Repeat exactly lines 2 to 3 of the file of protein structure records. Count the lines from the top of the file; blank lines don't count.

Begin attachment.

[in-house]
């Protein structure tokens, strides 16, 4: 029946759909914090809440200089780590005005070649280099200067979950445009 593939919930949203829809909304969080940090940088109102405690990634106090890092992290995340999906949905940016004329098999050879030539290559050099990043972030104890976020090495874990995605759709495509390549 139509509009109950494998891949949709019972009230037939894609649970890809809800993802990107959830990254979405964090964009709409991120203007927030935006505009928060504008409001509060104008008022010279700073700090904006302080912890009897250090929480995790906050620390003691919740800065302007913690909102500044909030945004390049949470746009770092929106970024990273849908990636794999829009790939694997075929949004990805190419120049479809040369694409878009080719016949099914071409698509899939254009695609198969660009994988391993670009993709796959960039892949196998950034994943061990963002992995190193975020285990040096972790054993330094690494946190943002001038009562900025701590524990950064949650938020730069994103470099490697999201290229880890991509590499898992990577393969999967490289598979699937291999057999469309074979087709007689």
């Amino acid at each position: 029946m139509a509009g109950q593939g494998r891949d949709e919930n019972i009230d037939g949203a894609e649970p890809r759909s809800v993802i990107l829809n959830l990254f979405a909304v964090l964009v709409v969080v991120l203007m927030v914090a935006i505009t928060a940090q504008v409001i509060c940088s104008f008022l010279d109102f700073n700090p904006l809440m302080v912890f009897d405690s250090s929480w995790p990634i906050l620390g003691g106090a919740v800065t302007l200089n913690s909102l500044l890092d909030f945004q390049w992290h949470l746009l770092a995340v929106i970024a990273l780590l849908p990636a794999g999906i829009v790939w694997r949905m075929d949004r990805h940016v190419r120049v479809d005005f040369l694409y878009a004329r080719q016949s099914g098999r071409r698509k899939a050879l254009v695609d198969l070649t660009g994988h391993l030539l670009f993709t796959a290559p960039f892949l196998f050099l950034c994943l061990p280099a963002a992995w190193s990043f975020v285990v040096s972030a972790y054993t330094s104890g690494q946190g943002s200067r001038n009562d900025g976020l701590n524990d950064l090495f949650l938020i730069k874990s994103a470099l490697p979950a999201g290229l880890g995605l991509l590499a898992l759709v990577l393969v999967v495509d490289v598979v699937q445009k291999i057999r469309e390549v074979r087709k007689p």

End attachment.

């Protein structure tokens, strides 16, 4: 029946759909914090809440200089780590005005070649280099200067979950445009 593939919930949203829809909304969080940090940088109102405690990634106090890092992290995340999906949905940016004329098999050879030539290559050099990043972030104890976020090495874990995605759709495509390549 139509509009109950494998891949949709019972009230037939894609649970890809809800993802990107959830990254979405964090964009709409991120203007927030935006505009928060504008409001509060104008008022010279700073700090904006302080912890009897250090929480995790906050620390003691919740800065302007913690909102500044909030945004390049949470746009770092929106970024990273849908990636794999829009790939694997075929949004990805190419120049479809040369694409878009080719016949099914071409698509899939254009695609198969660009994988391993670009993709796959960039892949196998950034994943061990963002992995190193975020285990040096972790054993330094690494946190943002001038009562900025701590524990950064949650938020730069994103470099490697999201290229880890991509590499898992990577393969999967490289598979699937291999057999469309074979087709007689």
């Amino acid at each position: 029946m139509a509009g109950q593939g494998r891949d949709e919930n019972i009230d037939g949203a894609e649970p890809r759909s809800v993802i990107l829809n959830l990254f979405a909304v964090l964009v709409v969080v991120l203007m927030v914090a935006i505009t928060a940090q504008v409001i509060c940088s104008f008022l010279d109102f700073n700090p904006l809440m302080v912890f009897d405690s250090s929480w995790p990634i906050l620390g003691g106090a919740v800065t302007l200089n913690s909102l500044l890092d909030f945004q390049w992290h949470l746009l770092a995340v929106i970024a990273l780590l849908p990636a794999g999906i829009v790939w694997r949905m075929d949004r990805h940016v190419r120049v479809d005005f040369l694409y878009a004329r080719q016949s099914g098999r071409r698509k899939a050879l254009v695609d198969l070649t660009g994988h391993l030539l670009f993709t796959a290559p960039f892949l196998f050099l950034c994943l061990p280099a963002a992995w190193s990043f975020v285990v040096s972030a972790y054993t330094s104890g690494q946190g943002s200067r001038n009562d900025g976020l701590n524990d950064l090495f949650l938020i730069k874990s994103a470099l490697p979950a999201g290229l880890g995605l991509l590499a898992l759709v990577l393969v999967v495509d490289v598979v699937q445009k291999i057999r469309e390549v074979r087709k007689p």